ventures on apricots



my friend sumner owns four apricot trees, which even in a bad year is three too many. and this year was a good year! i’m up to my eyeballs in apricots, he groans.

apricot, abrecock, praecox, praikokion, preciously provident names for the early ripe virtue of a fain cowrie mound. the wild apricot, the armenian apple hailing from china so long ago, has also been known as eve’s fruit resembling her cleft. a plum in disguise, the blush of the fruit’s pubescent skin is often tinged red in aprication. how apropos is this word for an apricot. my grandfather planted such a tree when i was born. i believe it turned me a glutton for the ripe fruit warmed by a late afternoon sun.
i love the apricots of early summer. in my kitchen they adopt easily to a wide range of food; fish, fowl, but much so with pork, famous to meld flavor and fragrance.

but what to do with sumner’s excess? i suggested two notions: one for jam, the other for drying. i dry fruit overnight and during the following day in a one-fifty oven and tell the story of a man walking down a hollow towards a village in persia. how a warm wind brought the aroma of drying apricots and as he walked further and saw the first houses, of the sight of flat rooftops apricot colored. in the morning i keep my eyes closed and i’m in persia. the drying works fine: half the fruit, ditch the stone and lay out a single pattern, pit side up, on a rack at a time.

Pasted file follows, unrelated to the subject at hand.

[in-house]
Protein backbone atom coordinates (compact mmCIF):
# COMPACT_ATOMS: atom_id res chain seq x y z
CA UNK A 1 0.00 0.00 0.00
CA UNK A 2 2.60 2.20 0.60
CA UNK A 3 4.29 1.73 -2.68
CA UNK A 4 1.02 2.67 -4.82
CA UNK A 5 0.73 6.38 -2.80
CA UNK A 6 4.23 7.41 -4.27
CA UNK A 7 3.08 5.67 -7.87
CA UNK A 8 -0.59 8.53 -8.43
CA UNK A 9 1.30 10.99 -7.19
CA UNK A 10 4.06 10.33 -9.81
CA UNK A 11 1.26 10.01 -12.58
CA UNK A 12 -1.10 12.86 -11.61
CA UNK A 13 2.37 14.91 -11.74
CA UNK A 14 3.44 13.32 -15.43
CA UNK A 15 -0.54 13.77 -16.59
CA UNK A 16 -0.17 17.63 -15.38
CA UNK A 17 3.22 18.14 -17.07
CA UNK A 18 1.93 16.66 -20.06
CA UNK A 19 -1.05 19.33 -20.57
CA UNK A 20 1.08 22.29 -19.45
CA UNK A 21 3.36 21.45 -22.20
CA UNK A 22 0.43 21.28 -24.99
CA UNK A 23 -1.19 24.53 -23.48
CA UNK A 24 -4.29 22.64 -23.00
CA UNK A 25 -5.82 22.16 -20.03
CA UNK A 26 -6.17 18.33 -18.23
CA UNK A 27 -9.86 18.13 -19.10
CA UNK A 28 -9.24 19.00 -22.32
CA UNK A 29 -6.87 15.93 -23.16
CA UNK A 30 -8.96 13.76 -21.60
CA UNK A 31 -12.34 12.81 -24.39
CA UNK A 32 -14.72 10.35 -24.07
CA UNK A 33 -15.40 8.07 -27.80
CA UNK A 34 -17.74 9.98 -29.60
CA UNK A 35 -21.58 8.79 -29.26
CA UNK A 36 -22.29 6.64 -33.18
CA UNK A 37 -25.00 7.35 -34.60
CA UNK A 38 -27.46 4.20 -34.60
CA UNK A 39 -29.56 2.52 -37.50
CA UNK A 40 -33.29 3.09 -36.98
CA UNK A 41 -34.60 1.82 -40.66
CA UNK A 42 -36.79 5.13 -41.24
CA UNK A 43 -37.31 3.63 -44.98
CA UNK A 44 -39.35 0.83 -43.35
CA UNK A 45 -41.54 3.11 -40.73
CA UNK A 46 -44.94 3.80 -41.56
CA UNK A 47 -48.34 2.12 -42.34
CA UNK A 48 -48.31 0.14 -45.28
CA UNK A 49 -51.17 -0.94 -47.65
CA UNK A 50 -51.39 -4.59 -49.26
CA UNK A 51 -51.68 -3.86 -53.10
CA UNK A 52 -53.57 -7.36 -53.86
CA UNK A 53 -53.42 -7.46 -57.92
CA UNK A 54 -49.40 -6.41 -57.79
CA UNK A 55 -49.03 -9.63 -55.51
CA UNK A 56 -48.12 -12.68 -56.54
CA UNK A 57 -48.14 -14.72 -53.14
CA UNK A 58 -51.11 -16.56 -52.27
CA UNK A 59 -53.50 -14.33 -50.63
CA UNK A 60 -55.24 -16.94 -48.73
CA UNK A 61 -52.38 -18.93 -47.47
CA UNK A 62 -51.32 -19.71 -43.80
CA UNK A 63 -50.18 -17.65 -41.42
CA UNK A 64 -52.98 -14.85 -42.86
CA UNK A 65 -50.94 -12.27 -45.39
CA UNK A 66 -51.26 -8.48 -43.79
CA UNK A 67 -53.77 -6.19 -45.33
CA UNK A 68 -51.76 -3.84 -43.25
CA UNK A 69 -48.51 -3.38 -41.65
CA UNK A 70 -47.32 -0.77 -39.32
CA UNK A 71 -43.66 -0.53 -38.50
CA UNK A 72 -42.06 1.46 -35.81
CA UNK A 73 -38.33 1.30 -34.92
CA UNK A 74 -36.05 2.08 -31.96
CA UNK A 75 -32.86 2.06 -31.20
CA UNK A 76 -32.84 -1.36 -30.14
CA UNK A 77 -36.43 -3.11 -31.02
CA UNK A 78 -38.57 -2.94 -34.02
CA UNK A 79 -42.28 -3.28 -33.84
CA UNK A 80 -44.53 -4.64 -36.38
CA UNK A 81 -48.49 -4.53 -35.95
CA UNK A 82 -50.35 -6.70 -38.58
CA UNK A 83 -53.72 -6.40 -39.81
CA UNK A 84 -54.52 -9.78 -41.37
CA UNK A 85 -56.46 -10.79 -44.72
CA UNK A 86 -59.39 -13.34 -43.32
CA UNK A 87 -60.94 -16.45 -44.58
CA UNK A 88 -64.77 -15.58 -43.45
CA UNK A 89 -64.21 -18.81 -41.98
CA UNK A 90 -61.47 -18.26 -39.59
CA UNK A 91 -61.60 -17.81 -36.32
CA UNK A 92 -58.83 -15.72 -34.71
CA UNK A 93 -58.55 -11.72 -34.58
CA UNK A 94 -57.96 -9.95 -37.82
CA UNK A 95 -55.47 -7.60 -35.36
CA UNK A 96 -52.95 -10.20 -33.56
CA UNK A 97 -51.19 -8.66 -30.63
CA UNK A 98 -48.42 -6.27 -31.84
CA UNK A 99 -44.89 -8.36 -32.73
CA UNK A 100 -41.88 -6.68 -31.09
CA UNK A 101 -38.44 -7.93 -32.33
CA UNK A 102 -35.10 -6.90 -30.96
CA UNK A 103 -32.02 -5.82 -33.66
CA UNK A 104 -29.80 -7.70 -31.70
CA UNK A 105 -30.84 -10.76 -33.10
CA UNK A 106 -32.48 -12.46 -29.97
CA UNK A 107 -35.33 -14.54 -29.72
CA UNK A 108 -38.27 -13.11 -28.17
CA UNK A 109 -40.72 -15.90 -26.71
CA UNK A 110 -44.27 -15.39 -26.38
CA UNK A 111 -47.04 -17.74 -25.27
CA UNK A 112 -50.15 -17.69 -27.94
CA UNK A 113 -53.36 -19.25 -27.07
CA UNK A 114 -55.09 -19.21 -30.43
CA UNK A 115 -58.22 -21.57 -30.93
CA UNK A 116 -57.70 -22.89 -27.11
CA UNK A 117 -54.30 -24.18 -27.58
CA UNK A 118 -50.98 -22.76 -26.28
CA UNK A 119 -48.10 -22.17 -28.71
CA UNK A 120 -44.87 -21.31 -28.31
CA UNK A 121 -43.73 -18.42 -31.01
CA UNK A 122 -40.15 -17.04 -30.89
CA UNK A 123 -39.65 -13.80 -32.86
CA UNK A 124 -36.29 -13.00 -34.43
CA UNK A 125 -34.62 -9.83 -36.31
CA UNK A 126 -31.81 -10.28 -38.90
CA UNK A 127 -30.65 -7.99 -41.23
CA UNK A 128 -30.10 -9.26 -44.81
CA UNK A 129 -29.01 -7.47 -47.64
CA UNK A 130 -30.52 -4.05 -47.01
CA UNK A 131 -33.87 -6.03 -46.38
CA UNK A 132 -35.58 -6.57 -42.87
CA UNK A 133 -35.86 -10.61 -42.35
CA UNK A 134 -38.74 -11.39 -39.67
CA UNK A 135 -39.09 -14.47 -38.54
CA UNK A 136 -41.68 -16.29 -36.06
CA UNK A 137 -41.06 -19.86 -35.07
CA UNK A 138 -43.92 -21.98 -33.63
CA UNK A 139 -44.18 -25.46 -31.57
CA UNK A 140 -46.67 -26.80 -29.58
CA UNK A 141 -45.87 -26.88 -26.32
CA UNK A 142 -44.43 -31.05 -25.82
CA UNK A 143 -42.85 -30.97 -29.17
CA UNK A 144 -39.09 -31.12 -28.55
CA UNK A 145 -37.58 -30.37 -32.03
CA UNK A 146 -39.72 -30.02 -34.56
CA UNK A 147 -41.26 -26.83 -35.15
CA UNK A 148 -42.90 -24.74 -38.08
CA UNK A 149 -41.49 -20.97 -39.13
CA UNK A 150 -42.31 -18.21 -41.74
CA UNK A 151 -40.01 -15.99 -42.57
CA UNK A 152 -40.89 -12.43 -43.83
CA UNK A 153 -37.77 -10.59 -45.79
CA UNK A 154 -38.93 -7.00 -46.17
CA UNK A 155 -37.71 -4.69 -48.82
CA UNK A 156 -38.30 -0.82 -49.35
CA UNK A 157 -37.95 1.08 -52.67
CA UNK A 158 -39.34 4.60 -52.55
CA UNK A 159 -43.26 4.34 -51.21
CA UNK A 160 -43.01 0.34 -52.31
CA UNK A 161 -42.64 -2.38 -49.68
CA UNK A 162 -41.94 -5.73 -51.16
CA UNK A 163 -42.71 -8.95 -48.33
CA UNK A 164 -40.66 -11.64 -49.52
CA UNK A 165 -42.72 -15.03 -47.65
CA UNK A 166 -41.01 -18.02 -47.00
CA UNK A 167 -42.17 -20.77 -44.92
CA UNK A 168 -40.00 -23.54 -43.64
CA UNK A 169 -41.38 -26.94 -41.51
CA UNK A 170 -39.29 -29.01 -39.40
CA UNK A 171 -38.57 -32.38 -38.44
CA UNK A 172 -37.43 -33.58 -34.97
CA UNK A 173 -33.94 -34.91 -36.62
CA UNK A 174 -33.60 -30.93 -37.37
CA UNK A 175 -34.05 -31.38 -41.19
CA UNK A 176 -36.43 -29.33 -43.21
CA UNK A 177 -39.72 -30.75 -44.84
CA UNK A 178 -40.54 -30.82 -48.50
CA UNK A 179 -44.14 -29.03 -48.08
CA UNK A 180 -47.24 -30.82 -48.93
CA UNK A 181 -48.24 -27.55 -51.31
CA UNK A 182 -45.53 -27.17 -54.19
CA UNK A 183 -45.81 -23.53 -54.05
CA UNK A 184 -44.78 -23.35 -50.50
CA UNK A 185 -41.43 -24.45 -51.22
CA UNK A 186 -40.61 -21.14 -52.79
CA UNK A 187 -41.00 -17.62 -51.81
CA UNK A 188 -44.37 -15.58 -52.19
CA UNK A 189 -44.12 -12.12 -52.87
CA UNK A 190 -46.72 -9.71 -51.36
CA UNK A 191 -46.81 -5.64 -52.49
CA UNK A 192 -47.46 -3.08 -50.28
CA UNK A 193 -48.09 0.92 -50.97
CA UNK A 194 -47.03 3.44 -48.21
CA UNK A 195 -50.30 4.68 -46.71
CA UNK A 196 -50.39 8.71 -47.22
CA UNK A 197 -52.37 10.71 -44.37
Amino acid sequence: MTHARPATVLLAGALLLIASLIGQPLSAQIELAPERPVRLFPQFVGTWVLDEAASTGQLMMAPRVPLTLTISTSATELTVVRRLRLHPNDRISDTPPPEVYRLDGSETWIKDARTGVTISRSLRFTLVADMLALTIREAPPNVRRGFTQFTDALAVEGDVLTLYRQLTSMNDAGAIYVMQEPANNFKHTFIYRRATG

but i’m into jam, and here is how i do it:

i use a stainless pan, big enough to hold the fruit with plenty of room on the top.

1 cup sugar (my sugar is laced with the remnants and scrapes of vanilla), straight is ok.
about 2 lbs fresh apricots, halved and stoned
2 Tbs freshly squeezed lemon juice

melt the sugar over high heat. stir a lot. add a little water if the stuff gets too dark. add all the apricots and stir to coat well. simmer and trouble the fruit until it turns soft, then ladle about two-thirds into a bowl to cool. continue cooking the rest until fairly liquid, about thirty-five minutes. stir often to prevent scorching. add the lemon juice and the reserved fruit and continue cooking for another ten, or so, minutes. by that time the jam will have thickened, though sirupy, still recognizable as fruit. turn off the heat, but keep stirring. you want the jam to cool down evenly. when the apricots are still warm, but beginning to set, i like to add some small amount of my best smoky whisky. like a table spoon to the pint. i understand that you might consider this wasteful, but it is my jam and i like it that way.
i don’t do the canning routine. i freeze the jam in small zip-locks or i serve it (most likely) right away on next morning’s well buttered toast.